I have to pat myself on the back a little for being open to pretty much any movie that gets a decent amount of critical acclaim. I got the sense that people had a lot of reasons to dismiss Ford v Ferrari. It’s a dad movie, it’s a car movie, it’s a typical sports movie. I think there might even be something boring about the idea of Christian Bale and Matt Damon acting their asses off for 2.5 hours. Oh, and that runtime! Snore!
I’m so glad I ignored any of these notions, because I was treated to a phenomenal theater-going experience. I wrote about it at length in my original review, but Ford v Ferrari is a brisk, fun, exciting, emotional film with a unique angle and story to tell. And damn, those races are on another level!
4 – Once Upon a Time… In Hollywood
Tarantino’s films have always been referential, honoring obscure corners of Hollywood’s past, but always in a way that most people can enjoy. I know this, because I’m not particularly well-read in regards to classic cinema, and yet I’ve enjoyed all of his movies.
With Once Upon a Time… In Hollywood, Tarantino goes beyond referencing and honoring, and instead dives deeply into an infamous Hollywood story—the cult of personality around Charles Manson, and the murder of Sharon Tate. To fully enjoy this film, you really need to know the backstory. I can’t imagine fully appreciating it without that context.
But if you do know the story, Once Upon a Time becomes a surprisingly compassionate and beautiful take on a tragedy. Tarantino’s indulgent, deliberate, referential fingerprints are all over it, but if you like his films and you know the story, it’s easily one of his best.
Side Note: It’s not an amazing movie, but Charlie Says is a pretty good companion piece to this film. I’d recommend watching it before you see Once Upon a Time… In Hollywood for a little extra context.
3 – Uncut Gems
A.K.A. Anxiety Simulator 2019. Uncut Gems has an energy to it that’s in a class of its own. Howard Ratner (Adam Sandler) is a guy with an obvious addiction to winning, scheming, and gambling. He’s already in trouble when we meet him and it only gets worse from there.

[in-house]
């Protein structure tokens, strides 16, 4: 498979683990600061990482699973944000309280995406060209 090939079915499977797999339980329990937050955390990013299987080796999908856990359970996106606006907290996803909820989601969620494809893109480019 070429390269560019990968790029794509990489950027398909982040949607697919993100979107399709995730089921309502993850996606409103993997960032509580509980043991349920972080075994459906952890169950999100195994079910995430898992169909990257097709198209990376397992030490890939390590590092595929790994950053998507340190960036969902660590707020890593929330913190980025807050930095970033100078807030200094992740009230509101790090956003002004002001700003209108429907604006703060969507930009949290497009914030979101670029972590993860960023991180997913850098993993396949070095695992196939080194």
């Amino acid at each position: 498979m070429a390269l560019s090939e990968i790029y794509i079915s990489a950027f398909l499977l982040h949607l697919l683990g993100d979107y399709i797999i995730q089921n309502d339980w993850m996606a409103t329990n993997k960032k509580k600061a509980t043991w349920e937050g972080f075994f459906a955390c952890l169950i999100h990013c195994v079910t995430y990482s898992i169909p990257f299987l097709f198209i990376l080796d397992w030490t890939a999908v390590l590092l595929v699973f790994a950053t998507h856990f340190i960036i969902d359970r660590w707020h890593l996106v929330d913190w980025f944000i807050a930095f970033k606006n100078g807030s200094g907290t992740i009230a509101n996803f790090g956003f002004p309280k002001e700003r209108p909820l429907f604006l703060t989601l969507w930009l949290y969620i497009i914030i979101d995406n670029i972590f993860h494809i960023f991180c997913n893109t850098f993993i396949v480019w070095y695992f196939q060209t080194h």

This trashy, street-level view of New York is busy, loud, and full of character. There are entire scenes where multiple people are having multiple arguments all at once. It’s total madness with a purpose: to throw you off-balance.
When the final act begins we are right there with Howard, breathlessly awaiting his fate. A thousand Star Destroyers and 20 movies worth of comic book superheroes don’t have half the energy of Uncut Gems’ final scenes. It’s an incredible achievement and an instant classic.
2 – Midsommar
Director Ari Aster captures a side of horror that’s so rarely explored I’d almost call it taboo. Much like his previous film, Hereditary, Midsommar’s scares are the haunting pains of everyday existence. Both films eventually go into the surreal or supernatural, but the scariest parts are the realistic trauma the characters are subjected to.
I don’t recommend Midsommar lightly. I just recently showed it to a few people, and for the first half hour I felt like I was inflicting pain on them rather than showing them a movie I liked. But Midsommar triumphs because it works towards something cathartic in all the horror. It’s bright, beautiful, graphic, shocking, and hilarious all at once. I’ll take another one in 2020, thanks Mr. Aster.
1 – Parasite
I went into Parasite completely blind. I never watched a trailer (one of the wonderful things about foreign film is that you aren’t force-fed spoiler-laden trailers over and over), I just saw the 99% score on RottenTomatoes, the director behind it (the incredible Bong Joon-ho), and a convenient showtime.
If you love South Korean cinema for its ability to transcend genre, transform, and surprise, then Parasite is essential viewing. If you’ve never watched a South Korean film, this is an excellent entry point. It’s darkly human, with twisted humor and a critical mirror on modern society that’s deeply relatable right now. And that’s all I’ll say. Go watch it.